Actor Peter Gowen was ‘menaced’ by anxiety as a result of his early school experience, but it left him when part of his bowel was removed, he tells Margaret Jennings
Last June, actor Peter Gowen was unexpectedly diagnosed with bowel cancer; he was very sick and his eight-month journey to full recovery only ended in January.
However, the 61-year-old admits that he has “never been happier” since his recovery, because for the first time in his adult life he is “free of anxiety”.
“It’s not like I made any decision about being less anxious; it was a gift really,that’s how I’d see it. It was a profound thing.”
Though he says it’s common for people who work in theatre to be anxious about things, he was actually “menaced by it” — waking up to it every morning — and he traces it back to the “tough Christian Brother schooling” he was exposed to as a young boy. It toughened him up, but also left him anxious.
“It’s almost as if the anxiety was located in that part of the bowel that they removed – and now it’s gone. It’s a wonderful feeling,” he says.
It didn’t interfere with the well-respected actor’s career and shortly he will be treading the boards for the first time since his illness, in Enda Walsh’s The Small Things, for a five-week run in Cork.
A native of Youghal, Co Cork, Peter has been based in Britain since 1988, when he came over touring with Field Day theatre company. He has been living for the past 17 years in London with his wife Anna, a partner in a family law firm, whom hemarried in 1996.
They have two children, Liza, aged 30, who is mum to their two grandchildren and Jack, aged 20.
“When the children were younger, I would have balanced up the impact on them, [not being around] to the value that the work would have. It actually made me a lot more choosy, so my CV is largely full of work I am very proud of,” he says.
It’s a bonus from the point of view of ageing well, also, as he’s learning all the time: “It’s challenging and can involve very high-end cooking processes. And, because I move around to different kitchens and environments, it is very stimulating. It makes your brain operate in a different way.”
He can choose to work whenever he is available: “In a bad year as an actor, I would have worked nine months as a chef and in a good year maybe two.
“But I love it as well. One of the great things is you have to get up early; the alarm clock goes off and I’m straight out the door, so no time for introspection or being melancholy. Actors very often experience that, the sadness of not working, but it’s an awful waste of time. Even if I could afford not to work as a chef, I think I’d still do it, just to have the stimulation of it and the pleasure of it.”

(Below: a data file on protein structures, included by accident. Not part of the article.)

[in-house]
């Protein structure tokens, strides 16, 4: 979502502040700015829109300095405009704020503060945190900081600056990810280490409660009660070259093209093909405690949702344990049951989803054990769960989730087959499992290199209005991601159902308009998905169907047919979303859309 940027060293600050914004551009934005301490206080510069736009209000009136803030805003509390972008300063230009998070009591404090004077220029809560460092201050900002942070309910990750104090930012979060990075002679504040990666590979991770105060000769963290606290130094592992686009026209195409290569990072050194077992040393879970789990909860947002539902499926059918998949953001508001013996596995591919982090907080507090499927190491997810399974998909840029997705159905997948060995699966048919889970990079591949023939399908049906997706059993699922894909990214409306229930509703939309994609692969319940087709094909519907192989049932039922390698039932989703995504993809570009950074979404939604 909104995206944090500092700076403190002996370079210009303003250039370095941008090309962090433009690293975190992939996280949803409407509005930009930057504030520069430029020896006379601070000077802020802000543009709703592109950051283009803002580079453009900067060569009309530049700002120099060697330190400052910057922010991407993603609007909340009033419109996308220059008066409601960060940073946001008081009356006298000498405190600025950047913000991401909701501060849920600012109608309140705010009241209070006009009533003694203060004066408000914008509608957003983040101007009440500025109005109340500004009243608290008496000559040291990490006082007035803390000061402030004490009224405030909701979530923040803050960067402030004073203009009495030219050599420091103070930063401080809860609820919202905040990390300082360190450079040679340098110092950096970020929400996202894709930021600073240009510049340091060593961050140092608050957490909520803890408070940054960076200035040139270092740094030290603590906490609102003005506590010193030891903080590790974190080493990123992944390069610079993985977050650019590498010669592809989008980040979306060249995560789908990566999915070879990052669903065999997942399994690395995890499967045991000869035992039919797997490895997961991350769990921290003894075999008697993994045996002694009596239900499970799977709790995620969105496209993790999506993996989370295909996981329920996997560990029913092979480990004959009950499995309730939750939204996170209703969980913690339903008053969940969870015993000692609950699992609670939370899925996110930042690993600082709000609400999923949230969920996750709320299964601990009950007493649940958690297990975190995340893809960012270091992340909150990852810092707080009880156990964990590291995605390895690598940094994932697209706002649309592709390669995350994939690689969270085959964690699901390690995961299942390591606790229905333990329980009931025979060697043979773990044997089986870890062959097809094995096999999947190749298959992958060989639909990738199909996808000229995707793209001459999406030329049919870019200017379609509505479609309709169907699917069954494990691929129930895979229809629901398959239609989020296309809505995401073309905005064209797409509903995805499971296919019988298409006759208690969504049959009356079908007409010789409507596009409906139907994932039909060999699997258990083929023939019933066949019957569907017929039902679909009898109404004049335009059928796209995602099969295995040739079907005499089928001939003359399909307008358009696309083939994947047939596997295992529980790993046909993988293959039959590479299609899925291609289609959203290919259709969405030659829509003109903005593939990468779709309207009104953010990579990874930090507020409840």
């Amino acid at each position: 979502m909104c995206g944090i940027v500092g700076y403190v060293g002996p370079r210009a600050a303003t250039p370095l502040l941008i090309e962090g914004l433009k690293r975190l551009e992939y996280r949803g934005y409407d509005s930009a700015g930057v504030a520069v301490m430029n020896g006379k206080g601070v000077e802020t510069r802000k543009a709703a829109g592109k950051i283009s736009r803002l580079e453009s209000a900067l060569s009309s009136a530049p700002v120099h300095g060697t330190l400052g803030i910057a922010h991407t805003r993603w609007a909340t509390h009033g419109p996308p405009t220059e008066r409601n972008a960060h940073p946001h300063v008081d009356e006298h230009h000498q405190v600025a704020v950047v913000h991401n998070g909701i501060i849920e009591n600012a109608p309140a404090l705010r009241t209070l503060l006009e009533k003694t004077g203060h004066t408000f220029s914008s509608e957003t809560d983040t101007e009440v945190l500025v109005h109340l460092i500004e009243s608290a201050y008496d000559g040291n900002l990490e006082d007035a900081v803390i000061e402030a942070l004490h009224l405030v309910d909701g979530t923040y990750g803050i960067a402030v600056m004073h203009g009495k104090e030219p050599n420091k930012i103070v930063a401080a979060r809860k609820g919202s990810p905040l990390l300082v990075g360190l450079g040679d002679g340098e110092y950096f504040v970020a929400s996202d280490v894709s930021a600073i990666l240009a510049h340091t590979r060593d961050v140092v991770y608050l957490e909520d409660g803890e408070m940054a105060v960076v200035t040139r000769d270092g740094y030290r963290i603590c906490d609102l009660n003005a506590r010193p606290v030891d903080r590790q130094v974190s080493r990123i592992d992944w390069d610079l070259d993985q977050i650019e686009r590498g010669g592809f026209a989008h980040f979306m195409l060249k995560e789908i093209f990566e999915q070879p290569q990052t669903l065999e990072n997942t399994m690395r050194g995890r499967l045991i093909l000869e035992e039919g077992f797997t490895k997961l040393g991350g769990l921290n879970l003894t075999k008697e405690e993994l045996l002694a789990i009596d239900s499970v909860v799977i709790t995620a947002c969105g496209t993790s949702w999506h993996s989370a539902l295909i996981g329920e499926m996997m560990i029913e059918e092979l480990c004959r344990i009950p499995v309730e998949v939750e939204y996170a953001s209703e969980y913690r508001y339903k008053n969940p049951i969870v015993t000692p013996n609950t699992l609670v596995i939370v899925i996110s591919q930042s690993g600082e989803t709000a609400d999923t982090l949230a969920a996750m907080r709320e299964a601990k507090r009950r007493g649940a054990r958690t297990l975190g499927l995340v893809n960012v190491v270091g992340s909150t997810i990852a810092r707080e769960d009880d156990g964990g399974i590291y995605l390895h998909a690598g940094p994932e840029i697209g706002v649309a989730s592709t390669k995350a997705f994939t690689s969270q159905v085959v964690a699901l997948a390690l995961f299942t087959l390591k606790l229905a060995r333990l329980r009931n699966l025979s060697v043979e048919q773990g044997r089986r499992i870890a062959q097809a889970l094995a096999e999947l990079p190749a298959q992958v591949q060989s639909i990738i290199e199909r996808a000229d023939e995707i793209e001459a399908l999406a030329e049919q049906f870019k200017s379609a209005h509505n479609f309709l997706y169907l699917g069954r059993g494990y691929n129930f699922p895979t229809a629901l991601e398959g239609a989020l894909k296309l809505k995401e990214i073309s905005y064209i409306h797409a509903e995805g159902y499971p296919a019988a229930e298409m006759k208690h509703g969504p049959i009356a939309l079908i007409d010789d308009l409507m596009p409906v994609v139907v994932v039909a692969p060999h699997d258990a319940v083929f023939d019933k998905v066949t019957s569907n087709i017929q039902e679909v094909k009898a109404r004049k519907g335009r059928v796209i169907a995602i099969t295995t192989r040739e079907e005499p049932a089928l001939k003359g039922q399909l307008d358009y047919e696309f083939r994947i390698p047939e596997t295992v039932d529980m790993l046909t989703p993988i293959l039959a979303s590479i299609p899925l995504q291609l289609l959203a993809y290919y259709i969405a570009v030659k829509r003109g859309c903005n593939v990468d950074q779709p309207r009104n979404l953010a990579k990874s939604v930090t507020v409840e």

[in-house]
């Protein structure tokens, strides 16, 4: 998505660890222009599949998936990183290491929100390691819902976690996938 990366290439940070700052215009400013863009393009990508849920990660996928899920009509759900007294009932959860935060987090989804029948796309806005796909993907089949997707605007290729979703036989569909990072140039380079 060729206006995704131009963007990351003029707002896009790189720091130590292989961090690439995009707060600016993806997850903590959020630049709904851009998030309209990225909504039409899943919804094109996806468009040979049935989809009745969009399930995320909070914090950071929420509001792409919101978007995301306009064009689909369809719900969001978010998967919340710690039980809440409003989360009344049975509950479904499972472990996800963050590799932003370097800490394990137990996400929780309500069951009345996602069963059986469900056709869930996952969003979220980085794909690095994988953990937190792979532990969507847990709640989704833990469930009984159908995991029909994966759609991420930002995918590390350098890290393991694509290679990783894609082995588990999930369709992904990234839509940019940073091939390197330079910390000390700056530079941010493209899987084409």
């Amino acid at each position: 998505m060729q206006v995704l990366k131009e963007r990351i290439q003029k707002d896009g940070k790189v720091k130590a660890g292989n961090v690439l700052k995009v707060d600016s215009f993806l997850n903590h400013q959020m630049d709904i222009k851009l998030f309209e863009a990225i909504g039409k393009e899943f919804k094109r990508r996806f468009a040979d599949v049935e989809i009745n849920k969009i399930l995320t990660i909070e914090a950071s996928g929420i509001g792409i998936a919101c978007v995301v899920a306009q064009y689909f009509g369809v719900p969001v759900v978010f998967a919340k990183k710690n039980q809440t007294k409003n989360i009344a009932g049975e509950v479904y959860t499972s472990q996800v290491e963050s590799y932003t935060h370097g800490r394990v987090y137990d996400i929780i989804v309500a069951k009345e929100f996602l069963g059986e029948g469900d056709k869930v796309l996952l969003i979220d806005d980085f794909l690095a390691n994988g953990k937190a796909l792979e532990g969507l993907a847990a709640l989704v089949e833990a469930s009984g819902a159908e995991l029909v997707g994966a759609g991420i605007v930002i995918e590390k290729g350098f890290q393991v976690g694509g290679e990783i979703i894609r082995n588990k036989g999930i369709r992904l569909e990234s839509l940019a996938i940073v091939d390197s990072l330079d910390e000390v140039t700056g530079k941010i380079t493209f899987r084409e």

However, he is really looking forward to his return to the stage next Friday: “It’s a massive play; I love Enda’s work and also Pauline McLynn is a wonderful actress, I’ve worked with her before. It’s a brilliant crew — some of the best heads in Irish theatre — and it’s a privilege to work with them.”
Enda Walsh has said his play is “acelebration of the small things we cling to in life” and, for Peter, that includes the joy of his large, extended family on his wife’s side and his own. “We are close and look after each other, and we have great friends as well, so it’s a very rich life.”
He’s also a self-confessed “water baby”, having grown up by the sea in Youghal and he has a boat at the end of their garden in London, by the River Thames.
“I’m really looking forward to coming back to Ireland. I will be staying with my mother, who is 95.
“It’s those kinds of things I really love, so I will be swimming and boating and walking; keeping fit, while I am in Ireland. I will be in Cork for five weeks, a short, but beautiful job.”
Peter committed to the role after marking his full recovery at the end of January and just over four months down the line, he is back to doing all that he loves in life.
- The Small Things, at the Old Cork Waterworks Experience, on Lee Road in the city, opens on June 17 (with previews on June 14 and 15) and continues until June 29